Service temporarily unattainable

A few months ago, I wrote about poor customer service. Not much has changed. I have concluded that many of the service providers do not respect patrons. It is evident in their tardiness. Because there is little and, in some cases, no competition, the Guyanese customer is often left frustrated, is forced into accepting the system as is and, ultimately, left feeling powerless. Mediocre service thrives in this country and Internet and phone services are two of the most substandard. It is pathetic that with a population of the less than a million people, these services are not of the highest standards.
THINK ON THAT 3When it comes to the landline service, for the most part there are little issues. However, the problem lies with the process of applying for the service. There are people who have been waiting months for their phones and I cannot comprehend why the process is so drawn-out. Is it that the skills and resources are lacking? If that is the case then it is ludicrous. In a country where many young people are looking for jobs, if GTT is short of qualified personnel, then it should train and employ new people.
When it comes to its DSL service, I can share my own experiences. About three months ago, I started experiencing glitches. Having had the service for a number of years, I had never had any major problems. The signal began dropping and several times a day I was forced to unplug the modem then reconnect. I left the country for a couple of weeks and when I returned the problem seemed to have worsened. I called and made a report and within three days a technician came and spent almost an hour “fixing” the problem. When he left, all seemed fine, but by next day the problem resurfaced.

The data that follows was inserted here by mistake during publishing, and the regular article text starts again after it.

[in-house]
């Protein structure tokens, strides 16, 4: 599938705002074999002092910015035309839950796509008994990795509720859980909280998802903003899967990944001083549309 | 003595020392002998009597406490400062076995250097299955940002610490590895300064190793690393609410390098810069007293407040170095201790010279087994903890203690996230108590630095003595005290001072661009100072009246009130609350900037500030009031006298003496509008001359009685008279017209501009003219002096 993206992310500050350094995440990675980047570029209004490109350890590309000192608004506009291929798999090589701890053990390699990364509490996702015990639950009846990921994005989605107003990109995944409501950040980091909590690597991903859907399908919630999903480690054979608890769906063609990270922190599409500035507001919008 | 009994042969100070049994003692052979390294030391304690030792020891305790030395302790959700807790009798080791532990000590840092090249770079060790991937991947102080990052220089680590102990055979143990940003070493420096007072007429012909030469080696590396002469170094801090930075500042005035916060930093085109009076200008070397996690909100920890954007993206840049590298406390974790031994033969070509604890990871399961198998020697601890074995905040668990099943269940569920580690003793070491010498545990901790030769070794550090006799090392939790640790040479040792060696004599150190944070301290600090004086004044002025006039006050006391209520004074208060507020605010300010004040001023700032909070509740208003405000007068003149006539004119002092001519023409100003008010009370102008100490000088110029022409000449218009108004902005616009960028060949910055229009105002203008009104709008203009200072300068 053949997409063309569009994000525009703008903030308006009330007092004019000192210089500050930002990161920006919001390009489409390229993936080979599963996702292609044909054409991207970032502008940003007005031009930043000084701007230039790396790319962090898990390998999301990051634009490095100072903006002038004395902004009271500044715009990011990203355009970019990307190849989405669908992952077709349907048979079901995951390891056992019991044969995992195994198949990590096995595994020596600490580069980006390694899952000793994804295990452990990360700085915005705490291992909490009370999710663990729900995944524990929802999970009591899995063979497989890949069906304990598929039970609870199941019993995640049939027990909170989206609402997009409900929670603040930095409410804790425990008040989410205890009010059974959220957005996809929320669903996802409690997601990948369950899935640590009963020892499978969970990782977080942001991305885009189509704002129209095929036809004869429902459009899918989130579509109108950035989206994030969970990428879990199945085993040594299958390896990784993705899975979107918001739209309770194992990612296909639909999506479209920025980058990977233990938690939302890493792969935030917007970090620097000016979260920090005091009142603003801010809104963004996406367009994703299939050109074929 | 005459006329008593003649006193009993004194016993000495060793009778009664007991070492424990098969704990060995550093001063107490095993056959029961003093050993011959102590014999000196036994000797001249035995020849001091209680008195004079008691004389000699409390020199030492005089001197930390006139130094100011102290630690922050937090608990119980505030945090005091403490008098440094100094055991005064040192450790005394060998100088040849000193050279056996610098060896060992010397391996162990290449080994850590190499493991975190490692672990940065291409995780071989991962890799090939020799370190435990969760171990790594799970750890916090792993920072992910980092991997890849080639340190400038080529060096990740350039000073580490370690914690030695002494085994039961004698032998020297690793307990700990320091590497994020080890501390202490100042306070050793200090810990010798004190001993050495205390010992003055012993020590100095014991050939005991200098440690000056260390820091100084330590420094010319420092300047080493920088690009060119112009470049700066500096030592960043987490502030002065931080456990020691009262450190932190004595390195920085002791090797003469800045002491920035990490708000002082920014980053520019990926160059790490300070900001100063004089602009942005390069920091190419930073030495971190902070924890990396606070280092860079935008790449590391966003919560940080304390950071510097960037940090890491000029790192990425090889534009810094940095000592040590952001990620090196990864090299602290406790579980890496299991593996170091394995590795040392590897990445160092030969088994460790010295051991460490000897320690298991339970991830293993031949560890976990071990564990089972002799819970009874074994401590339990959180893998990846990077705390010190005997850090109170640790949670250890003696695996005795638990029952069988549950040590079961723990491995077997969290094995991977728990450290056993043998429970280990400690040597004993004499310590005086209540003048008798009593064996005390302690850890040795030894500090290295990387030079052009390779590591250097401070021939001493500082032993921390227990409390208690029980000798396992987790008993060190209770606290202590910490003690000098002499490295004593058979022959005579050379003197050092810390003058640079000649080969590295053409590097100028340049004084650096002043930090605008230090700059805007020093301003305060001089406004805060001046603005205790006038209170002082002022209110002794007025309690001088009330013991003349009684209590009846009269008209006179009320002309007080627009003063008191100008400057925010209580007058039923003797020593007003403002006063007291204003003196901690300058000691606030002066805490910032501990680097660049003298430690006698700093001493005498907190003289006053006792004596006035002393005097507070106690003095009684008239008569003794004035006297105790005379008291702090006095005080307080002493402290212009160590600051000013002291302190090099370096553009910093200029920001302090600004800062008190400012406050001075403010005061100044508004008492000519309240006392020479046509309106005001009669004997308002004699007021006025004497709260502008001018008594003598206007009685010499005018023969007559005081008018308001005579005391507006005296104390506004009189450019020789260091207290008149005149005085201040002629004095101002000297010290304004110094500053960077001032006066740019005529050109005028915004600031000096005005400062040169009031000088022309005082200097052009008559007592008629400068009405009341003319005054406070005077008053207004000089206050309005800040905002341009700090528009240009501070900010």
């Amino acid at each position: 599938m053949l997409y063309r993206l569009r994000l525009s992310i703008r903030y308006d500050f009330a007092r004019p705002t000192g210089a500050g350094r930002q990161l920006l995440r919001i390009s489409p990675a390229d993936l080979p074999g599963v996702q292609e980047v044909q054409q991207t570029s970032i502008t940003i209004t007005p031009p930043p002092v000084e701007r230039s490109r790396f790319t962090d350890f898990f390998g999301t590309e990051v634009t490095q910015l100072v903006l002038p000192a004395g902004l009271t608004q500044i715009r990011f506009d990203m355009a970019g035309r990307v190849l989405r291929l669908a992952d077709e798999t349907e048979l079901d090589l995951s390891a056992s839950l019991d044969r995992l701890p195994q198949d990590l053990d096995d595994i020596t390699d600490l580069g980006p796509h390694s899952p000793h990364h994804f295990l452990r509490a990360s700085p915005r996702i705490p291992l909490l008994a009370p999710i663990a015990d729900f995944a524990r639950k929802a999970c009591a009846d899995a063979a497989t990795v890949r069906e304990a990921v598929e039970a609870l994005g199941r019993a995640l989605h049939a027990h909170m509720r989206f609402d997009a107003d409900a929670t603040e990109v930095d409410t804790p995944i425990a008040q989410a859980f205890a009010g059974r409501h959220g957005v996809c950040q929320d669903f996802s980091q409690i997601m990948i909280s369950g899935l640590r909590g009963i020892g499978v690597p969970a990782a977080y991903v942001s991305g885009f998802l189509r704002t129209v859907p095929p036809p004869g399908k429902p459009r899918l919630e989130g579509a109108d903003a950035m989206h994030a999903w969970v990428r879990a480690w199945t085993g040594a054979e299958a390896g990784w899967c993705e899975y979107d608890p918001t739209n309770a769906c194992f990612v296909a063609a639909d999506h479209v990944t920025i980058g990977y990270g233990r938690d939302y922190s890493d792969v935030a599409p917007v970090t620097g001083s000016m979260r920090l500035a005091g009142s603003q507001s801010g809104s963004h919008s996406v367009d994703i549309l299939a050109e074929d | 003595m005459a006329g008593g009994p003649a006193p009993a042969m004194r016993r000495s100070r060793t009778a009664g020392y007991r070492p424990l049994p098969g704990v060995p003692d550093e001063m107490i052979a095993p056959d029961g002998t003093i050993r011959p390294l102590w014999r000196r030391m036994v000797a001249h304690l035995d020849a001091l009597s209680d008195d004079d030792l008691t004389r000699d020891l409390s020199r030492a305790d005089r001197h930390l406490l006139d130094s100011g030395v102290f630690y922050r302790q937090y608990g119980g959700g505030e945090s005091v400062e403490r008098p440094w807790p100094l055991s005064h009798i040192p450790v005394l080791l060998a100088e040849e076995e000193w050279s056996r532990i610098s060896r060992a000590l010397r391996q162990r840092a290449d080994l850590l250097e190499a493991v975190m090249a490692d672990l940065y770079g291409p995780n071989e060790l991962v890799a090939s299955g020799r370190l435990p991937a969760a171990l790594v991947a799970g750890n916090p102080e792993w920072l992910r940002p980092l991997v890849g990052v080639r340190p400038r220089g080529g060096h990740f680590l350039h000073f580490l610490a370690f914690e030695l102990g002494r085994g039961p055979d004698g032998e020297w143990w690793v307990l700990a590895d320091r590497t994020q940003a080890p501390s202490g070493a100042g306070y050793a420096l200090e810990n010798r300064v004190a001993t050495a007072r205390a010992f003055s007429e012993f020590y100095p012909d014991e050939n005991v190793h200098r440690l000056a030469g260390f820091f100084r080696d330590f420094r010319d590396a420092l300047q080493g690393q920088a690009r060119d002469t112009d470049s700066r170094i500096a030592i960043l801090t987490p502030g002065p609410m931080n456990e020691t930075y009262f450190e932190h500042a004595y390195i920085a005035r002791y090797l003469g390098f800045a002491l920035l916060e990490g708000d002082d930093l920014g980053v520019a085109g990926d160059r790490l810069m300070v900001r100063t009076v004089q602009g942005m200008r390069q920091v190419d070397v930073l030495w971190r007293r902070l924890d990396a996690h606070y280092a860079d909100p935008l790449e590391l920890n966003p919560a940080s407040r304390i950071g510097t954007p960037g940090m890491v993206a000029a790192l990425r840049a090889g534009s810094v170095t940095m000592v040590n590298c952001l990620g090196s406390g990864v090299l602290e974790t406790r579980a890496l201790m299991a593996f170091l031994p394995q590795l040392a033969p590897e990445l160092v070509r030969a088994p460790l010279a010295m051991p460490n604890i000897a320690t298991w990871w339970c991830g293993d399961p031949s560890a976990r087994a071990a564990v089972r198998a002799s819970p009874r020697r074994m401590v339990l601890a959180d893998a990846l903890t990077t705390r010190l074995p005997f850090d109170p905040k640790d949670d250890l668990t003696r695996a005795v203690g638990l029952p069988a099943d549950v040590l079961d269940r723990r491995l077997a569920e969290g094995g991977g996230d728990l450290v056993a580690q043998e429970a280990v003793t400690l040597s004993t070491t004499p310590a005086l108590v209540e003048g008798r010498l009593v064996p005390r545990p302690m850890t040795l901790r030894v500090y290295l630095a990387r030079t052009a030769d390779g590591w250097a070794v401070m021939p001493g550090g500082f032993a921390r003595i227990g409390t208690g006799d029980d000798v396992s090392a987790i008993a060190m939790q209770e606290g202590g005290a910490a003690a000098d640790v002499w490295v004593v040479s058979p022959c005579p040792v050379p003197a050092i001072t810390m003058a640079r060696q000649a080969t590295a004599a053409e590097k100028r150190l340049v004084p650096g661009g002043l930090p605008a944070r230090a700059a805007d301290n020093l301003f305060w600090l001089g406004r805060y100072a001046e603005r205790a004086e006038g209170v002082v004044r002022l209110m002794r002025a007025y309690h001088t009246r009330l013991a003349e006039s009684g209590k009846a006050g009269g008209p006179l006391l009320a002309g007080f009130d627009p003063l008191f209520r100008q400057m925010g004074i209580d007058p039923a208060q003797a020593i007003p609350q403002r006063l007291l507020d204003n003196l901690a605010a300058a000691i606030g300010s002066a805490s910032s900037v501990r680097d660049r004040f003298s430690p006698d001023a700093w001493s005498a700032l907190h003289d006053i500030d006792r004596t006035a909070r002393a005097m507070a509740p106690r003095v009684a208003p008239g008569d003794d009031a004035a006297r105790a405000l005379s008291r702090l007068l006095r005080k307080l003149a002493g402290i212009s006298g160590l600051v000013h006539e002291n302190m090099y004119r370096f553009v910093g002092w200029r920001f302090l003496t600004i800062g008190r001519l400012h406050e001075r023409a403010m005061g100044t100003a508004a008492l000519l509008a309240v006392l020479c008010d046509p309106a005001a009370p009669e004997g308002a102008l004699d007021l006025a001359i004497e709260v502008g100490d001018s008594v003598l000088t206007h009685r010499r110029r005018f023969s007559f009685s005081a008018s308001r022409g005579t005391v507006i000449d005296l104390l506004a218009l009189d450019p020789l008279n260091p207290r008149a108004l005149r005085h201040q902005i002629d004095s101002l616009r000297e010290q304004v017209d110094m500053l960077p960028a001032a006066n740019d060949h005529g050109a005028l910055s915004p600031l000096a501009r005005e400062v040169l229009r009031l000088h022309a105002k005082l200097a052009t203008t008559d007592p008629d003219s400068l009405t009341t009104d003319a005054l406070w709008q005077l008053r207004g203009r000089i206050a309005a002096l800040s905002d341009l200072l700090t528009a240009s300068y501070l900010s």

I called again. The last time I was fortunate to speak to a technician, I was told that they would monitor our connection from the DSL office. There have been no improvements still. When I tried calling again this week, I kept getting the recorded message indicating that all customer service agents were busy and to hold. On one call, I waited for almost half an hour but I could not sit all day waiting to speak to an agent when there were many other tasks to complete. Of course, having to wait long periods to speak to representatives is not a unique experience. And again, I have to question if it is an issue of inadequate staff. Or is that there are so many unsatisfied customers that the agents are constantly engaged? The ads and music that are played as you wait are supposed to alleviate the anxiety, I presume, but after a while it gets annoying and further irritates you.
To date, my issue remains, but one thing surprised me about the experience so far. Someone came within three days of my initial report, although I was told it would take seven to ten business days. It surprised me because I know of cases where folks have been waiting weeks and even months before anyone goes to their house.